Another embodiment of an interconnection modifying apparatus according to the present invention will now be described by referring to FIG. 5.
In the present embodiment, another example of the ion beam optical system shown in FIGS. 1, 3A and 3B is used. The chamber housing the ion beam optical system therein is divided into an ion source section (a first compartment) 70 housing the ion source 31 and the extracting electrode 32 therein, an optical system section (a second compartment) 71 housing the electrostatic lens 33, the blanking electrode 34 and the deflector electrode 35 therein, and a buffer section (a third compartment) 72 for mitigating the pressure difference between the main chamber 3 and the optical system section 71. Respective sections 70, 71 and 72 are evacuated by a vacuum pump independently via piping 73, 74 and 75 and valves 76, 77 and 78, respectively.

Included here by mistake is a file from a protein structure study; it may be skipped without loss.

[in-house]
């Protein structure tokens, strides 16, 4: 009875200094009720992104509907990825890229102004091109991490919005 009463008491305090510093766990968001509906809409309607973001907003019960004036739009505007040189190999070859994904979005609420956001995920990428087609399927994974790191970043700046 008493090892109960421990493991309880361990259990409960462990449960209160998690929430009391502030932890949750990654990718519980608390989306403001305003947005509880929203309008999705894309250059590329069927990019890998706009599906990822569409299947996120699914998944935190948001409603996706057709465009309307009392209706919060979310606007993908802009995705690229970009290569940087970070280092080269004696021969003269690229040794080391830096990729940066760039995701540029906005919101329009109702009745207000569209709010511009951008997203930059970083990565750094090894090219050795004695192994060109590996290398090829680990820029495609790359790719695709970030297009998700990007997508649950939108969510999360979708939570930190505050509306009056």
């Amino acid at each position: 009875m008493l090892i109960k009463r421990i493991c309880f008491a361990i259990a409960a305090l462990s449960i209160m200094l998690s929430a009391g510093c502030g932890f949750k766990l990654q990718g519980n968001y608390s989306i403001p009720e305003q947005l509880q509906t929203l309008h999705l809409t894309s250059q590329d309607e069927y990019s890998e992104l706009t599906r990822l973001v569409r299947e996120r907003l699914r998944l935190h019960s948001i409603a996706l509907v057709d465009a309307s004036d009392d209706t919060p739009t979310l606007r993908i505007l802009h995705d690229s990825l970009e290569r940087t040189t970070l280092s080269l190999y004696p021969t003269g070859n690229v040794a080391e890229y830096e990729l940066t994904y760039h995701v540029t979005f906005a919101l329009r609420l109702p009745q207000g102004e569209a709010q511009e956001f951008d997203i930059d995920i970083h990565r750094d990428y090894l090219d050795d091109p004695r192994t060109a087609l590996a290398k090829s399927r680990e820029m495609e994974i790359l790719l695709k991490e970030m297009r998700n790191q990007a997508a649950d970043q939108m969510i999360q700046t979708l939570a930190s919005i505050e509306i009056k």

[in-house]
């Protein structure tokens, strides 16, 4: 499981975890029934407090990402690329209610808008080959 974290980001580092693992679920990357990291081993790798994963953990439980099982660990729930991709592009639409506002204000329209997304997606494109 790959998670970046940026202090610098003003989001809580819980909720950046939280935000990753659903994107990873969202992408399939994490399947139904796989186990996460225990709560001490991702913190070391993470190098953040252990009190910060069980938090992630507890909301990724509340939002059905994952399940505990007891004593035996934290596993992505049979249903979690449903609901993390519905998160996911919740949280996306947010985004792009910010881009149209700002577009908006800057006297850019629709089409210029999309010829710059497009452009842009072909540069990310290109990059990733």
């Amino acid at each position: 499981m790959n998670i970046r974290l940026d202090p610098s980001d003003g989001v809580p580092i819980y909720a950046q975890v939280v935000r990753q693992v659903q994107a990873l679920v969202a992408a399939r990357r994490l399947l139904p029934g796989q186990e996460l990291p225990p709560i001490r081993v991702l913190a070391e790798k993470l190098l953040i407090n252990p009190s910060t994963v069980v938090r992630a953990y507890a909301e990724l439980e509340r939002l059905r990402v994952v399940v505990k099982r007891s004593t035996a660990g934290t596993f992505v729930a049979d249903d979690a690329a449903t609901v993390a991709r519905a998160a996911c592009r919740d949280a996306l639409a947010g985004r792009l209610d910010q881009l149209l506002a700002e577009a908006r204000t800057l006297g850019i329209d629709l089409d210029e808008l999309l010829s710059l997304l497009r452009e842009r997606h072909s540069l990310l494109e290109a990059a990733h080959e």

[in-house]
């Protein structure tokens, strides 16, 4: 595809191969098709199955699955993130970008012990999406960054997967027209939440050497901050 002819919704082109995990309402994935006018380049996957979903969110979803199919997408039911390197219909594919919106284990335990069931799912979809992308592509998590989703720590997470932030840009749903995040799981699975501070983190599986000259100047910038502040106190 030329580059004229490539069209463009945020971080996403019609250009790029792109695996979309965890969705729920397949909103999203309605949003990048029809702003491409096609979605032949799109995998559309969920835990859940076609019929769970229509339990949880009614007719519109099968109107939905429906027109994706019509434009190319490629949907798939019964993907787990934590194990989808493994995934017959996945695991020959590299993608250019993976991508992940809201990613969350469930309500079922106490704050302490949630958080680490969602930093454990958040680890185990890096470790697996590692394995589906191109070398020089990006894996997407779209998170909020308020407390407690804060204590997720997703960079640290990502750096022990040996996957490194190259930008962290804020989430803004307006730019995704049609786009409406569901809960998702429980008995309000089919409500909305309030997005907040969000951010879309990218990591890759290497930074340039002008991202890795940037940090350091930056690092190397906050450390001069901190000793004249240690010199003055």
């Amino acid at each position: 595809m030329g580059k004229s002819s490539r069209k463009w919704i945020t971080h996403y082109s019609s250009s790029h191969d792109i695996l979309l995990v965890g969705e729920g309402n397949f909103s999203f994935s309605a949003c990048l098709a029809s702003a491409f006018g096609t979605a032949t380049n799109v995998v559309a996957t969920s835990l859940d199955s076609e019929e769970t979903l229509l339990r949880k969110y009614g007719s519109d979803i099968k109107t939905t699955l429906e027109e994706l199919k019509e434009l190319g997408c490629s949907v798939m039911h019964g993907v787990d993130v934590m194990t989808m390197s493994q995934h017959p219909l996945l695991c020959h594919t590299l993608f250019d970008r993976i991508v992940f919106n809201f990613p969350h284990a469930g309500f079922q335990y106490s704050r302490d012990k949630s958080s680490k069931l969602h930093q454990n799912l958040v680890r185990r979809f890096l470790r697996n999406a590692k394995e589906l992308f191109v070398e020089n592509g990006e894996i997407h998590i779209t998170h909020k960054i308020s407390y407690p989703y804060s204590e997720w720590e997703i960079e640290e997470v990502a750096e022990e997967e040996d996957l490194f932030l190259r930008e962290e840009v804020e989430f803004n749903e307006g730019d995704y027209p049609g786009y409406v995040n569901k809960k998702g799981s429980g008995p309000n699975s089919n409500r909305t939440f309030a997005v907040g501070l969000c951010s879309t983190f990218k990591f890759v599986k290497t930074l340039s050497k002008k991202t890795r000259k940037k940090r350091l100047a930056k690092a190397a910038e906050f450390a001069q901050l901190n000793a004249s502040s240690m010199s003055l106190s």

Between the sections 70 and 71 and between the sections 71 and 72, partitions respectively having pinholes 79 and 80 for passing the ion beam are provided. The third compartment 72 of the ion beam optical system is coupled to and pneumatically isolated from the main chamber 3. Between the compartment 72 and the main chamber 3 as well, therefore, the pinhole 81 and the gate valve 40 are provided. When an auxiliary conduction film is formed (along the pattern of an additional conductor) only on a conductor path to be provided with an additional conductor, the main chamber 3 can be filled with CVD gas for forming the auxiliary conduction film with predetermined pressure. That is to say, in the first embodiment, CVD gas is blown by the nozzle, but the gas concentration at the radiation section of the ion beam 38 cannot be raised. In the present embodiment, however, the gas concentration can be raised to a necessary value of concentration (gas pressure). That is to say, a degree of vacuum as high as 1×10-7 Torr is required in the ion source section 70. Even if CVD gas is introduced into the main chamber up to approximately 1×10-1 Torr, for example, the degrees of vacuum of 1×10-3 Torr, 1×10-5 Torr and 1 ×10-7 Torr can be assured in the buffer section 72, the optical system section 71 and the ion source section 70, respectively. It is a matter of course that the gate valve 40 is preferably closed excepting when the ion beam 38 is radiated onto the wafer 7.